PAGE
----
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Email marketing is a basic, straightforward process that has been used very effectively by hundreds of thousands of online sellers and entrepreneurs, both large and small.
The essential process consists of establishing a niche content or product/service website that offers a free product to visitors who opt in with their email address, promoting the site through affiliate partnerships, advertising, free publicity and social networking, collecting the emails that visitors give you as they arrive at the site and regularly (but not too regularly) sending them emails with tips, fresh exclusive content and sales offers. These emails can be managed and sent through specialized email marketing software such as Aweber, which is highly recommended in the industry.
If you’ve created a well-designed site, filled it with high quality information, targeted your niche audience well and created something that really entices them, you can use an email marketing campaign for very consistent online business success. In fact, this is why the formula is so commonly used.
However, in order to effectively track your email marketing efforts, you need to keep up with a few select metrics of success and tweak your campaign of mailings accordingly. Let’s go over these metrics now.
Ways to track your email marketing success
1. Open Rates
Just as its name implies, the open rate of your email marketing campaign is essentially a measurement of how many people open the emails you send them. Open rates are a useful metric of how much initial interest you’re generating with your subscriber list and they also tell you how well designed your email subject headings are. However, an open rate does not tell you other crucial factors such as deep interest and by itself a high open rate does not necessarily mean that your campaign is well designed; if your open rate is high but readers don’t follow through to raise metrics described below, you’ve got a problem.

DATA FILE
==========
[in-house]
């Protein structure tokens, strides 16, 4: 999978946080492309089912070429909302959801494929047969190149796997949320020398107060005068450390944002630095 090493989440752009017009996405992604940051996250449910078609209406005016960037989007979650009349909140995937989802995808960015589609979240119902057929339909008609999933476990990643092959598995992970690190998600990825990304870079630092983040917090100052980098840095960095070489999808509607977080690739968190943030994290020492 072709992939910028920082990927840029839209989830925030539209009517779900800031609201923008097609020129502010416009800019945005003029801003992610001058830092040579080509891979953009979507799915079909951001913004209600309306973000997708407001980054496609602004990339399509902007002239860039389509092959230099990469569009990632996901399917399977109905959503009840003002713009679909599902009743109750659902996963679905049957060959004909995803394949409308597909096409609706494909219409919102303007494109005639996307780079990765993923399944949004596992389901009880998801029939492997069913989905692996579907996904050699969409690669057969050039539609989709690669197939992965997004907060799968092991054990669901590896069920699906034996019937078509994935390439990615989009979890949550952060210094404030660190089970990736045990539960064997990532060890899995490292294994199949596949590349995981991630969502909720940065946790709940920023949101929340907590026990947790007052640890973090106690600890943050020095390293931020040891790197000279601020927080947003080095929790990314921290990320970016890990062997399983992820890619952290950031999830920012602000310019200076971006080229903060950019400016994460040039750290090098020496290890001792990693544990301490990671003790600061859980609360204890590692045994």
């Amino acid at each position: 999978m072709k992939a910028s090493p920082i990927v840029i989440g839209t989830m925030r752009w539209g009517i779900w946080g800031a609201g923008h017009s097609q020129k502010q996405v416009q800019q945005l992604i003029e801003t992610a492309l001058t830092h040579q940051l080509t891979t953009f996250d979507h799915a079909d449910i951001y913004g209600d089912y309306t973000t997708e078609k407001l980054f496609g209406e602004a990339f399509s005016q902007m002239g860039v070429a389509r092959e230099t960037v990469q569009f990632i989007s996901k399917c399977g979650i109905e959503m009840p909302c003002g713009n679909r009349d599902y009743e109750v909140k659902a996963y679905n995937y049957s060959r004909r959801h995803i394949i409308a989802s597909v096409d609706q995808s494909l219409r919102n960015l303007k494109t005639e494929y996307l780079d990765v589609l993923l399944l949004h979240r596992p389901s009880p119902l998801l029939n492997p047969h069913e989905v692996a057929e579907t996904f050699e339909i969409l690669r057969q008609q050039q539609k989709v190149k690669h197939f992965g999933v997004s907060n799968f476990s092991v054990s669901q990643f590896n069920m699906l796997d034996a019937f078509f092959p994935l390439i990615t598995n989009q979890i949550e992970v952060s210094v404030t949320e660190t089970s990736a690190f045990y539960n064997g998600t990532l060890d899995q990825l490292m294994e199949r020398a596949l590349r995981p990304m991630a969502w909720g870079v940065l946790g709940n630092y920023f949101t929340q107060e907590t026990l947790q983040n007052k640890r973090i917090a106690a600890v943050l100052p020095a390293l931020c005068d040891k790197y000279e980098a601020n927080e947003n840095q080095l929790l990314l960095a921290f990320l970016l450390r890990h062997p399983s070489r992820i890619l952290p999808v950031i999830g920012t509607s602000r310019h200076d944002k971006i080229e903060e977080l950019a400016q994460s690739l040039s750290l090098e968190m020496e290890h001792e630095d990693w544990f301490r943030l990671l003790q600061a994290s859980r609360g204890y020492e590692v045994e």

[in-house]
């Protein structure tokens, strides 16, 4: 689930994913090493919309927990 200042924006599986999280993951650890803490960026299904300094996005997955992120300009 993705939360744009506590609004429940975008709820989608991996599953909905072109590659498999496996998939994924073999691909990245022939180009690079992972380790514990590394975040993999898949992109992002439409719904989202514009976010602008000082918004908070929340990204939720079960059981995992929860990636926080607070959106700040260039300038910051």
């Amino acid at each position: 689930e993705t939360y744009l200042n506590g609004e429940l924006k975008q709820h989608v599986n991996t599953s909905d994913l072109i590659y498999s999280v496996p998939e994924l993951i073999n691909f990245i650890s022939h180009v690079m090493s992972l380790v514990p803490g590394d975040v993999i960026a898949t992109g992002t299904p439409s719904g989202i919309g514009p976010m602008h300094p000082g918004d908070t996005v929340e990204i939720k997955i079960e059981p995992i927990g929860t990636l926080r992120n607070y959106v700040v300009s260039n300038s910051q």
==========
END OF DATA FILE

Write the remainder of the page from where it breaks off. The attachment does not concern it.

A low open rate may mean that you’re not titling your emails enticingly enough to call attention to your messages. To counter this, conduct split tests with differently titled emails and see if you can raise the open rate to an ideal of 35% to 50%. Low open rates could also mean that your readers spam filters are kicking into gear with your messages but this is less likely.
2. Email Subscriber list Size
Again, fairly obvious, this is a figure for the number of people you have on your email subscriber list (the number of people that opted in). By itself a large email subscriber list size is neither a good thing nor a bad thing; what really matters is how well it converts to sales. Since every email you send out as part of your campaign costs you money, having a large subscriber list that is mostly inactive can actually be a drain on resources and a waste of time and effort that needs to be trimmed down. However, it should be mentioned that having a large subscriber list, especially one that grew to its size rapidly, is a good indicator that you’re attracting publicity to your website successfully.
On the other hand, a small but well targeted subscriber list of just a couple hundred emails can be excellent if it converts into sales regularly and well.